The mar­kets today

The Prince George Citizen - - AT HOME -

(CP) — Canada’s largest stock in­dex set a new record Fri­day buoyed by en­ergy and gold stocks, as Wall Street ad­vanced on strong tech­nol­ogy earn­ings. The S&P/TSX com­pos­ite moved up 61.88 points to 15,953.51, break­ing a pre­vi­ous high of 15,922.37 set on Feb. 21. Shares in oil and gas com­pa­nies led the charge, with en­ergy “hav­ing a re­ally good day,” said Peggy Bowie, se­nior eq­uity trader at Man­ulife As­set Man­age­ment. The en­ergy sec­tor gained on av­er­age 2.61 per cent as the price of oil rose, with the De­cem­ber crude con­tract gain­ing US$1.26 to US$53.90 per bar­rel. “It’s def­i­nitely, I would have to say, buoy­ancy on the hope of growth,” Bowie said of the com­mod­ity’s up­ward move­ment. The prom­ise of growth in the Amer­i­can mar­ket cou­pled with OPEC’s up­com­ing Novem­ber meet­ing where mem­bers may de­cide to ex­tend their pro­duc­tion cuts is mov­ing the price of oil, she said. Shares in the gold sec­tor also helped lift the TSX, gain­ing 0.72 per cent on av­er­age, as the De­cem­ber gold con­tract ad­vanced US$2.20 to US$1,271.80 an ounce. On Wall Street, two in­dices had record-set­ting growth. The S&P 500 in­dex ad­vanced 20.67 points to 2,581.07 and the Nas­daq com­pos­ite in­dex climbed 144.49 points to 6,701.26.

OTTAWA — The hu­man re­sources and pen­sion man­age­ment firm at the cen­tre of the con­flict-of-in­ter­est con­tro­versy rag­ing around Fi­nance Min­is­ter Bill Morneau broke its si­lence with a flour­ish Fri­day, deny­ing stren­u­ously any sug­ges­tion that it has ben­e­fited from hav­ing its for­mer boss in cabi­net.

Op­po­si­tion crit­ics have been at­tack­ing Morneau over his links to Toronto-based Morneau She­p­ell, urg­ing the fed­eral ethics watch­dog to in­ves­ti­gate the fact that min­is­ter spear­headed pen­sion re­form leg­is­la­tion that could ben­e­fit both the com­pany and the man who used to run it.

How­ever, the only thing Morneau shares with Morneau She­p­ell these days is a name, the com­pany said in a state­ment aimed at coun­ter­ing “a grow­ing amount of mis­in­for­ma­tion” about the firm and its con­tracts with the fed­eral gov­ern­ment.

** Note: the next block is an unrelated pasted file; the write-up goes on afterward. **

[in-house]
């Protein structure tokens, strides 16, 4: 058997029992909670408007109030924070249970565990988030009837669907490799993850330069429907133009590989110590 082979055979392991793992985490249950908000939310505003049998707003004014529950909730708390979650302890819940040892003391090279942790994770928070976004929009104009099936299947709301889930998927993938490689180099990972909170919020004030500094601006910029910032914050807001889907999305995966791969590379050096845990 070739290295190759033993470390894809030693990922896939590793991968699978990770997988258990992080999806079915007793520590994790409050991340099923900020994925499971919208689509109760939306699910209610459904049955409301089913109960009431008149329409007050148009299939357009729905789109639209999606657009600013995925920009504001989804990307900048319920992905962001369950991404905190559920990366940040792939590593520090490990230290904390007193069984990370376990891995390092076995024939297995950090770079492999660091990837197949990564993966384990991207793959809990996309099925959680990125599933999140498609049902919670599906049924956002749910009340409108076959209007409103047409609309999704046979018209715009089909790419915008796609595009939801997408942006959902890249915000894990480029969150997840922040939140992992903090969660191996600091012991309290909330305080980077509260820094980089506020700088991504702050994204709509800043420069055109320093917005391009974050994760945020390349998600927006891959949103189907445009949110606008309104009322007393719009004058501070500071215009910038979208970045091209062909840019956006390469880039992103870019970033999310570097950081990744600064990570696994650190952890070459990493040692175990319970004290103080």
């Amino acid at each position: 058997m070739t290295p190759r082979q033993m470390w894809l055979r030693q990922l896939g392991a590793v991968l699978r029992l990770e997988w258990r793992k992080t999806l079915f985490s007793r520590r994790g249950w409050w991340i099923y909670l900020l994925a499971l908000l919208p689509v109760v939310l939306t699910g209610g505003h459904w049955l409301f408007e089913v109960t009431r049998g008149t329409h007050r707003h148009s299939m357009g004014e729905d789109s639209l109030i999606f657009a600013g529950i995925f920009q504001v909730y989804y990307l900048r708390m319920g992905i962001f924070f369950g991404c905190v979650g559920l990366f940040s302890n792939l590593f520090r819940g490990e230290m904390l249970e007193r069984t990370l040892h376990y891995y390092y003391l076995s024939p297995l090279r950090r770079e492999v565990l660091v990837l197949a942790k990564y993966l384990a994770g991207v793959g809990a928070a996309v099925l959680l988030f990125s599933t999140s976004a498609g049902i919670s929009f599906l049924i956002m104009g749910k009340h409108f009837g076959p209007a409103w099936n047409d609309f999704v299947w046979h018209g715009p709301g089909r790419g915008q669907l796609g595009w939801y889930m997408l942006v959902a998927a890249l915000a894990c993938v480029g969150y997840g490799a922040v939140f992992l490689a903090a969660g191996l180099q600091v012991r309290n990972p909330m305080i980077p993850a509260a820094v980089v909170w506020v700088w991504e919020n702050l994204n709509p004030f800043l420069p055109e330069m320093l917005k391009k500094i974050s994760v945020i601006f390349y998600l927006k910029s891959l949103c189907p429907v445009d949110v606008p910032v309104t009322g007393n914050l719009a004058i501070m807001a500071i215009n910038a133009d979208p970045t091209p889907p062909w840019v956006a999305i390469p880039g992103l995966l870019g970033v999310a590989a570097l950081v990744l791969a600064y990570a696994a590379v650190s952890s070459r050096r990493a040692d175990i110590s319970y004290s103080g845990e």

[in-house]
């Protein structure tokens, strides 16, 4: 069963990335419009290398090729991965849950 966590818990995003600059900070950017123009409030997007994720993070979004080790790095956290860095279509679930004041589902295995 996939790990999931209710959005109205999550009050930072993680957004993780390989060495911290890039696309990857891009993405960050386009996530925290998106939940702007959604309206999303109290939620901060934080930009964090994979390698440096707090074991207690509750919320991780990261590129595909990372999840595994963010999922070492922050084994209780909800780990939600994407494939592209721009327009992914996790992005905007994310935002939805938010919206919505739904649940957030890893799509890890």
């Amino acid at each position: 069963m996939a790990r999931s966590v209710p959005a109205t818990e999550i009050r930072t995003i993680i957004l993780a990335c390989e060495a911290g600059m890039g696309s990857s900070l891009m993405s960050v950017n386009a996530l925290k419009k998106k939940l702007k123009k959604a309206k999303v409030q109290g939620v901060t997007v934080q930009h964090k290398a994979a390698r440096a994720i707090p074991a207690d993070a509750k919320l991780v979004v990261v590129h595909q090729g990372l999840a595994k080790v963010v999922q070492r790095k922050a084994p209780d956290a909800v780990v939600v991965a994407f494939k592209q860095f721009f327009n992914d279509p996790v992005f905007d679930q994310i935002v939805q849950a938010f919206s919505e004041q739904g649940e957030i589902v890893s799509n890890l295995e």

“Morneau She­p­ell sev­ered all con­tact with Fi­nance Min­is­ter Bill Morneau upon his elec­tion to the House of Com­mons in Oc­to­ber 2015; this in­cludes any dis­cus­sions about his fi­nan­cial in­vest­ments,” the state­ment said.

“Morneau She­p­ell wins busi­ness be­cause we are good at what we do. We stand be­hind our suc­cess in the open, trans­par­ent, com­pet­i­tive process for gov­ern­ment con­tracts.”

Nor was the com­pany ever con­sulted about Bill C-27, the leg­is­la­tion in­tro­duced by Morneau that now has ethics com­mis­sioner Mary Daw­son – who signed off on the min­is­ter’s de­ci­sion to forgo a blind trust for his con­sid­er­able as­sets – dou­ble-check­ing for signs of con­flict.

The firm ac­knowl­edged Fri­day that it has ex­pressed its sup­port for the con­cepts in the pro­posed leg­is­la­tion, but it doesn’t ex­pect a wind­fall if the leg­is­la­tion be­comes law.

“Bill C-27 is not ex­pected to have a ma­te­rial im­pact on our com­pany,” the state­ment said. “If passed, it would al­low fed­er­ally reg­u­lated pen­sion plans the op­tion to im­ple­ment target ben­e­fit pen­sion plans. They would not be re­quired to do so.”

Sev­eral prov­inces have adopted sim­i­lar laws, but few em­ploy­ers have changed their pen­sion sys­tems, the com­pany said.

The state­ment re­futes me­dia re­ports that sug­gest Morneau She­p­ell ob­tained and re­newed con­tracts with the fed­eral gov­ern­ment after the Lib­er­als came to of­fice. All con­tracts were awarded fairly and com­pet­i­tively, and “nearly all” of them were awarded when the Con­ser­va­tives were in power, the com­pany said.

“In the in­ter­ests of the thou­sands of Cana­di­ans who we proudly em­ploy and the mil­lions of Cana­di­ans who ben­e­fit from our ser­vices, we are re­stat­ing the fol­low­ing facts,” the state­ment be­gins.

It ends with this: “While we un­der­stand that we can­not al­ways con­trol the con­text of how our name is ref­er­enced, we will de­fend our rep­u­ta­tion, our em­ploy­ees and our clients.”

Morneau, who built the com­pany along­side his fa­ther into a large, suc­cess­ful firm, stepped down as ex­ec­u­tive chair­man shortly after the 2015 elec­tion and be­fore he was named fi­nance min­is­ter a cou­ple of weeks later. He has de­nied he was in con­flict of in­ter­est re­gard­ing Bill C-27.

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